Friday, November 29, 2013

The End of the Semester

Today marks the end of yet another semester.  Every semester I learn something.  Some semesters are more educational that others.  This semester, due primarily to the change in location, students and colleagues I learned a lot.

Today I gave my students their final exam.  I know I’ve mentioned before how much I’ve enjoyed teaching my Intro to Tourism class.  But there are a few distinct differences about my students here at the University of Botswana compared to my students back in Texas which are a little challenging to get used to.
I will start off with what I like better here.  Here in Botswana there is no attempt to negotiate grades.  American students, regardless of the university in which they are enrolled, are often unwilling to accept the grades they earn.  Every semester without fail I have easily half a dozen students or more argue, beg and/or complain about their grades.  I stand my ground every time, but that doesn’t halt the process.  I am very explicit in my syllabus, I make announcements and I reiterate time and again that students earn their grades, I do NOT accept late work, and no I will NOT round up so you can get the next higher letter grade.  Inevitably I have a senior who is supposed to graduate come to me and tell me that if he fails my class he won’t graduate.  “You chose this fate when you missed 8 classes, knowing that attendance counts towards your final grade; when you missed your group presentation and plagiarized half of your semester report.”

Here in Botswana students do not question the grades they are assigned.  Three of my students failed to come to class the day they had a group presentation.  They asked if they could have partial credit since they contributed information.  I told them “No.  You were told at the start of the semester if you do not participate in the group presentation you will receive a zero.” I reported these conversations to my department chair expecting she would receive a visit from the students; she never heard from any of them.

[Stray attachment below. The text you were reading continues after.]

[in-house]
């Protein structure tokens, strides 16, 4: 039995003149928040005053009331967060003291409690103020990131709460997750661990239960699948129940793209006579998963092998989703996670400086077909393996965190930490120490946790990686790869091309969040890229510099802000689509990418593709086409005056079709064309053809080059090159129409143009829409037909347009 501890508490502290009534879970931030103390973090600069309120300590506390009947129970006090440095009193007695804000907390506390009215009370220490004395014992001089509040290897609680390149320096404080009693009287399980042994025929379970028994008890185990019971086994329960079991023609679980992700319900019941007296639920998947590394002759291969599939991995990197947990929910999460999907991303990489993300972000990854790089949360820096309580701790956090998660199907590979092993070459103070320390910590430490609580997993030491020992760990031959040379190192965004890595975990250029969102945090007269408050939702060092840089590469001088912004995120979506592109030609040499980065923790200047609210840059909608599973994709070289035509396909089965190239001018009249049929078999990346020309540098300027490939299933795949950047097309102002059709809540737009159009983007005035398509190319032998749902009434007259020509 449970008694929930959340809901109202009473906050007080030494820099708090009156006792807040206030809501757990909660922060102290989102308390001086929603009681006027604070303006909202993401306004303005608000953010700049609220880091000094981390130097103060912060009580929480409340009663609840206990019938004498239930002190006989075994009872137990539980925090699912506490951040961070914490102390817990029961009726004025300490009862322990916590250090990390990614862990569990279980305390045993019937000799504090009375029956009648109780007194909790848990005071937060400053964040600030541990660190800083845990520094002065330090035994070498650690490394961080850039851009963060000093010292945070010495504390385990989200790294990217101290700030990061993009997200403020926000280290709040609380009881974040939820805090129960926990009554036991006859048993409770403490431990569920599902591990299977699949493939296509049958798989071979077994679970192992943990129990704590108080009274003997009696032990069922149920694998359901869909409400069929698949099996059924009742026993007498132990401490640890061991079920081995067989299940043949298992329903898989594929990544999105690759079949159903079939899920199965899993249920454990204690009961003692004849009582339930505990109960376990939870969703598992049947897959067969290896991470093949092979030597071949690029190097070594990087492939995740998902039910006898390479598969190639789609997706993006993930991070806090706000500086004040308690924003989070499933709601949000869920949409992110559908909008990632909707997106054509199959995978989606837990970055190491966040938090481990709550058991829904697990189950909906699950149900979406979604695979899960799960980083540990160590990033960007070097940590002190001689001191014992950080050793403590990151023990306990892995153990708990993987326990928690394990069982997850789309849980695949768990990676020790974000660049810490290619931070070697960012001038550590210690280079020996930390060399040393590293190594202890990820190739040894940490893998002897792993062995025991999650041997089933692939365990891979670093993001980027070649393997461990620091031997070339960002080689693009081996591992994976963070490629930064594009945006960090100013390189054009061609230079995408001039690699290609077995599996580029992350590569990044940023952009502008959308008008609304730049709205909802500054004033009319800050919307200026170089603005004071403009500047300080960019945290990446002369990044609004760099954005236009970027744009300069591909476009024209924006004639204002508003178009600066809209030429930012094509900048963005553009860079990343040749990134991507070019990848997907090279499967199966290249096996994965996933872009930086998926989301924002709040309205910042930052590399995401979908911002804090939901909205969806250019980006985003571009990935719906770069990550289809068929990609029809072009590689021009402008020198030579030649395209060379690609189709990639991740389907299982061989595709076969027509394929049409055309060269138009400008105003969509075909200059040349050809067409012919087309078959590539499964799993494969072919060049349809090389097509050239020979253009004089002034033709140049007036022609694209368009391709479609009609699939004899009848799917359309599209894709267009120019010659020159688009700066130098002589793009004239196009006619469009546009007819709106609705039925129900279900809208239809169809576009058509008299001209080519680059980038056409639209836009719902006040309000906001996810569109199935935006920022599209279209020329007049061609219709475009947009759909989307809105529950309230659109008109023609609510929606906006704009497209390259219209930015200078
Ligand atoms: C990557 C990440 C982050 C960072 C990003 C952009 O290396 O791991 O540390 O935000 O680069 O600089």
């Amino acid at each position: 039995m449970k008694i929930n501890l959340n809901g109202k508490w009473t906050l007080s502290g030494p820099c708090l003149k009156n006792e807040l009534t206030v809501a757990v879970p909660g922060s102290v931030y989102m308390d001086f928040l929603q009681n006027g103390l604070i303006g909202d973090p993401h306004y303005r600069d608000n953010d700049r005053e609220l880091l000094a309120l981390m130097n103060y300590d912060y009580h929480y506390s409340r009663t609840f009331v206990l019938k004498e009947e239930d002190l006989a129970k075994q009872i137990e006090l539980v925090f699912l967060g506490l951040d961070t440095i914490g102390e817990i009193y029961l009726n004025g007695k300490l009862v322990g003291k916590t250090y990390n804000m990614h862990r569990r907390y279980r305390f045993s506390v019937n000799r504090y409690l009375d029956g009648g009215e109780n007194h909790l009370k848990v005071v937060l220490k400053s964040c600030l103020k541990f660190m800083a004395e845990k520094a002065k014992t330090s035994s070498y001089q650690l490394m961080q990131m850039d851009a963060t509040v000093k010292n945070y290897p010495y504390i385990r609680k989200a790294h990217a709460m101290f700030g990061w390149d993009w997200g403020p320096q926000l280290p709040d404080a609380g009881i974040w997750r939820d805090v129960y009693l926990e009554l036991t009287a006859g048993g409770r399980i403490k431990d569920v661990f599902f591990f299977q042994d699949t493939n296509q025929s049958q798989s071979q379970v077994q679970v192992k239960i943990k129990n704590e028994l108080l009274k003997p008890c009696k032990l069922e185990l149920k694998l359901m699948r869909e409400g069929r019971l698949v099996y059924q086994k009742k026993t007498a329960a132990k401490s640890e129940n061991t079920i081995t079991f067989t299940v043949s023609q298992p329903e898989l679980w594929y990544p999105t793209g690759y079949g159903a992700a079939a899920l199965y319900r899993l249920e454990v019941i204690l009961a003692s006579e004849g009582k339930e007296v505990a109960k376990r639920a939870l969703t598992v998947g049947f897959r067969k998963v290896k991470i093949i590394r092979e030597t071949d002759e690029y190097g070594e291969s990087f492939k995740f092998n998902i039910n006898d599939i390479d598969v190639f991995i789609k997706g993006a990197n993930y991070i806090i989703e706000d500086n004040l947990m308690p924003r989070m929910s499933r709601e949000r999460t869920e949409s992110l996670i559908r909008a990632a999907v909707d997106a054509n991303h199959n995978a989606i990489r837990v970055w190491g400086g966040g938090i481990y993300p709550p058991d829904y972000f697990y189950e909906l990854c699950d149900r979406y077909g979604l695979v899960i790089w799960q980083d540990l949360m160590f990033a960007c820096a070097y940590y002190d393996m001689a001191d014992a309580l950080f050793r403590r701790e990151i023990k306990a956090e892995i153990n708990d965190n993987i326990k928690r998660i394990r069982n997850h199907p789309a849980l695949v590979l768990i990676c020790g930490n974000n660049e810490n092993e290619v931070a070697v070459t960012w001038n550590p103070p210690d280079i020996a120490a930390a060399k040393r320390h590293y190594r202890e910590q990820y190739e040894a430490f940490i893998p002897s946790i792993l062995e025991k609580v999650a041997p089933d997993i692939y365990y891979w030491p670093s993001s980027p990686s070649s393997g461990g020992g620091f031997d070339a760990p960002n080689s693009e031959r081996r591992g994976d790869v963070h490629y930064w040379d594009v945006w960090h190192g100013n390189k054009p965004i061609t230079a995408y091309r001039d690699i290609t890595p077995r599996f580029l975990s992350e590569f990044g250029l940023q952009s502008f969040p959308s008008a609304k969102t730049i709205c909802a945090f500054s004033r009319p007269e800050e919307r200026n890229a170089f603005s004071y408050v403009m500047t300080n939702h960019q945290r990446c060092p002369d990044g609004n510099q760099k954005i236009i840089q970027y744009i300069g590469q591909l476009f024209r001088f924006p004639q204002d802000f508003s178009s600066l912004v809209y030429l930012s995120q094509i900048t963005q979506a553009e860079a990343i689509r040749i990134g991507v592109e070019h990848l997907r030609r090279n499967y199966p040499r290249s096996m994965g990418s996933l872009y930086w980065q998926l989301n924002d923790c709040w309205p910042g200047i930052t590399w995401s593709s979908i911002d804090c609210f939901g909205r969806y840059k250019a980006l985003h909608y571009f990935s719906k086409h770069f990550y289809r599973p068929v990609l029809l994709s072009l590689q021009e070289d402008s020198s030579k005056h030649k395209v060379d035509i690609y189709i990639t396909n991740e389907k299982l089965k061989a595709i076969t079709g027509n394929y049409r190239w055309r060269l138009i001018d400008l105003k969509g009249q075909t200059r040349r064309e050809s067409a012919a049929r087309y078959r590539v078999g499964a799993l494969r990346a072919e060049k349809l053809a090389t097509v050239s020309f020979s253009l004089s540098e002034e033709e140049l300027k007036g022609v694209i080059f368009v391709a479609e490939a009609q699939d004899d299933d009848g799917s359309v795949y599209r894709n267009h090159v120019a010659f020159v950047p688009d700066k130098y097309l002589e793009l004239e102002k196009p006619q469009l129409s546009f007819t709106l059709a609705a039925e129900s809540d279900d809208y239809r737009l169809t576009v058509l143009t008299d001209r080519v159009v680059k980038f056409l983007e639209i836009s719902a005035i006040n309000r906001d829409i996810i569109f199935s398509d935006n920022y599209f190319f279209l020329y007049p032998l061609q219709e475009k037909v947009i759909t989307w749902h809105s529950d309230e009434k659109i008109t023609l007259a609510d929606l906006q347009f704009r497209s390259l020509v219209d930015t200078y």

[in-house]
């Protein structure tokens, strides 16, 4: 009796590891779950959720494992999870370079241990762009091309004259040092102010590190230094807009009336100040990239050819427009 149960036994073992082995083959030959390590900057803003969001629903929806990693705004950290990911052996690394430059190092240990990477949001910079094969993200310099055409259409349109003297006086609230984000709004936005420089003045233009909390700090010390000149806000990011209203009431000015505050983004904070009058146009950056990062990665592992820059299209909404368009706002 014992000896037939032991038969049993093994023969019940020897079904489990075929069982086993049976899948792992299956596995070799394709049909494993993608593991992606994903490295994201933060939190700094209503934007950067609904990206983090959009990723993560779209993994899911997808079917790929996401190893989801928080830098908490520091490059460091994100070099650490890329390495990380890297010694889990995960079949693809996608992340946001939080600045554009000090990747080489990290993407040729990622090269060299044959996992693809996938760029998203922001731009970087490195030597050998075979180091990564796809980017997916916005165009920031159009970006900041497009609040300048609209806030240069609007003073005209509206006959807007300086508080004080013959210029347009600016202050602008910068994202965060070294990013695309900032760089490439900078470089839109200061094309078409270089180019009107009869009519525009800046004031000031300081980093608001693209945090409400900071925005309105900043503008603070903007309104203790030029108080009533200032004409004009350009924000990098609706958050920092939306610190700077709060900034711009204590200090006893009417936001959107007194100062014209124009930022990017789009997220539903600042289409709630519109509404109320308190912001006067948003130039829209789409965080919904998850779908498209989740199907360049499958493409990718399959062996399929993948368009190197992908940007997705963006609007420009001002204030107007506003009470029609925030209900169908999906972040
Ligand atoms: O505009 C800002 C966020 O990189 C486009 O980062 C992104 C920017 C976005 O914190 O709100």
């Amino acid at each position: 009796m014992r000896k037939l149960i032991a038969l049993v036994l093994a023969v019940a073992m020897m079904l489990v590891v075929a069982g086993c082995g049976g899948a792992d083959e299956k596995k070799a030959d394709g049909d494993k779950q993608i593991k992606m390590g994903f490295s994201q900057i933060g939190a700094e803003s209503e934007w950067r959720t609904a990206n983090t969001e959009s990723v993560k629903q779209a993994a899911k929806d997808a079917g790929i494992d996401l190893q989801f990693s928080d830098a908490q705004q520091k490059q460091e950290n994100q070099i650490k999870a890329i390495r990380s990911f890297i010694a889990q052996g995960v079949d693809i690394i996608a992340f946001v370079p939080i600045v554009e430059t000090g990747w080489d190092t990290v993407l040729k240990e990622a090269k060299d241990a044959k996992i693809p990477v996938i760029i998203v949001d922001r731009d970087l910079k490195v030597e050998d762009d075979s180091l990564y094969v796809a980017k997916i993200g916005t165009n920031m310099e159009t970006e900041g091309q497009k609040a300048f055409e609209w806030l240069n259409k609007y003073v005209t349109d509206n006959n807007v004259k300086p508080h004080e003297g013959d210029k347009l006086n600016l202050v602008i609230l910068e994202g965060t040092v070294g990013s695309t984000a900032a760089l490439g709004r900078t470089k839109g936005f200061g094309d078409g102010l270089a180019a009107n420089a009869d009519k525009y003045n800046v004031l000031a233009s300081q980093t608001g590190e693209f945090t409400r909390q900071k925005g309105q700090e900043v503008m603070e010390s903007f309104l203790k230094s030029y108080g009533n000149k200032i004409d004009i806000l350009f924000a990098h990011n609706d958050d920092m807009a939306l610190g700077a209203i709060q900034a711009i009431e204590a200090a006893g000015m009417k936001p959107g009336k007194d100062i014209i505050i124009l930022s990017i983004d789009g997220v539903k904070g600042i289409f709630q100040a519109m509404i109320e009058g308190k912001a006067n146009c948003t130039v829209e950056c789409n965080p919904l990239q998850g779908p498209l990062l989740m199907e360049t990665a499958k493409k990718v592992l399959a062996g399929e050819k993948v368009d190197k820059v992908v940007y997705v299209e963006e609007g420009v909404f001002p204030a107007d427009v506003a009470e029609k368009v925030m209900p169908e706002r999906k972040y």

So, I wish my American students would take note of what my Batswana students already know: Earn your grade.  Don’t come to me in the 11th hour asking for me to make an exception to the rule and do you a favor.  It’s not going to happen.

However, my Batswana students are not angels.  The thing I do NOT like about the Batswana students is there is a widely accepted tendency towards cheating.  Yes, American students cheat, but I don’t think it is as prevalent as it is here.  And I know in my classes back in Texas cheating during an exam in my class is a highly dangerous sport as suffering my wrath is way worse than failing a class due to cheating.  I think my Texas students would rather explain to their parents they were foolish enough not to study and therefore earned a poor grade than risk cheating and having to deal with the ‘Phelan Eyes of Shame.’
But here in Botswana cheating is rampant.  And everyone knows about it.  The faculty try to discourage it as much as possible, but the students are so accustomed to it they don’t understand how to deal with it.  During an exam I gave earlier in the semester I threw three students out of my classroom and automatically gave them zeros for cheating off a classmate’s test.

But to go back to my previous point, Batswana students don’t question authority.  When I threw the students out for cheating they didn’t attempt to defend themselves, explain their actions or beg for forgiveness.  They accepted their fate without argument.  Of course, they also knew that they earned their punishment, just like they understand they earn their grades, whether they are good or bad.
Here are my students working hard this morning during their final:
Now all I have to do is grade 126 exams and in six week the cycle starts all over again.  I can’t wait.

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